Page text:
Here’s a less than happy thought – we drink tap water on the assumption that it is absolutely safe. But a new study reveals the overwhelming prevalence of microplastics in our tap water.
Orb Media released Invisibles: The Plastic Inside Us, the first ever global scientific study on the presence of microplastics—extremely small pieces (less than 5 mm) of plastic debris resulting from the disposal and breakdown of consumer products and industrial waste—in tap water.
“Our exclusive research found 83 percent of the tap water samples from 14 countries are contaminated with microscopic plastic fibers,” said Molly Bingham, founder and CEO, Orb Media. “Scientists say they don’t really know how these microplastics reach our taps or what the health risks might be. But microplastics have been shown to absorb toxic chemicals from the marine environment, and then release them when consumed by fish and mammals. I am concerned by the implications of our research.”
Sources of Invisible Plastics
The sources range from synthetic fibers in the wash to car and truck dust that are washed into sewers and then into the sea. House paint is another major source of microplastic pollution. Microbeads of course are a big culprit while plastic waste like forks, straws, etc join the food chain.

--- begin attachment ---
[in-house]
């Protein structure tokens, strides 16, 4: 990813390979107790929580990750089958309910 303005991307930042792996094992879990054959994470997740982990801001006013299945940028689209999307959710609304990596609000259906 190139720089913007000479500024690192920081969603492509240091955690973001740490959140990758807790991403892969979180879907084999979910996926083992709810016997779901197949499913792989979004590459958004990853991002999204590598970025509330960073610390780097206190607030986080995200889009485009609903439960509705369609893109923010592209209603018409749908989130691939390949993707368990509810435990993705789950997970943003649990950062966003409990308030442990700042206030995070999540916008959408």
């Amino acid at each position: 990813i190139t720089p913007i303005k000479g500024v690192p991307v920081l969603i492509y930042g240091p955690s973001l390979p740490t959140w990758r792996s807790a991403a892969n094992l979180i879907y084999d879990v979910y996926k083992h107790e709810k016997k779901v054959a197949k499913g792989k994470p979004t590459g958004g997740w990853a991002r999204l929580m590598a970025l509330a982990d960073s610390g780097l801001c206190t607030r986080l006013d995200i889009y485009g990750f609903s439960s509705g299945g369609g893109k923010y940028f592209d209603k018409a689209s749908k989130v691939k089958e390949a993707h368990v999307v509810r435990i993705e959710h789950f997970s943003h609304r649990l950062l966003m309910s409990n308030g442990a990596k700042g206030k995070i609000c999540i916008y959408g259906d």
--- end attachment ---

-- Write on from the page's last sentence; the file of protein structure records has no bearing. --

The team behind the study screened 159 half liter drinking water samples from 14 countries: Cuba, Ecuador, France, Germany, India, Indonesia, Ireland, Italy, Lebanon, Slovakia, Switzerland, Uganda the U.K., and the U.S.
Orb journalists Chris Tyree and Dan Morrison explored how plastic has infiltrated communities around the globe and how those communities are responding to the threat of plastic waste; they also coordinated the sampling and testing of tap water from more than a dozen cities on five continents.
Pay attention to plastic
“Since the problem of plastic was created exclusively by human beings through our indifference, it can be solved by human beings by paying attention to it,” said Muhammad Yunus, 2006 Nobel Peace Prize laureate. “Now what we need is a determination to get it done before it gets us.”
The contamination of these global tap water samples distributes evenly across the globe. Drinking water from the Trump Grill in New York, the Sloane Club in London and the Environmental Protection Agency in Washington, D.C., all contained microplastics. As did samples from a private apartment in Beirut, a household tap in Slovakia and a public spigot on the shores of Lake Victoria in Uganda.
Think about it – women, children, men, and babies are consuming plastic with every glass of water.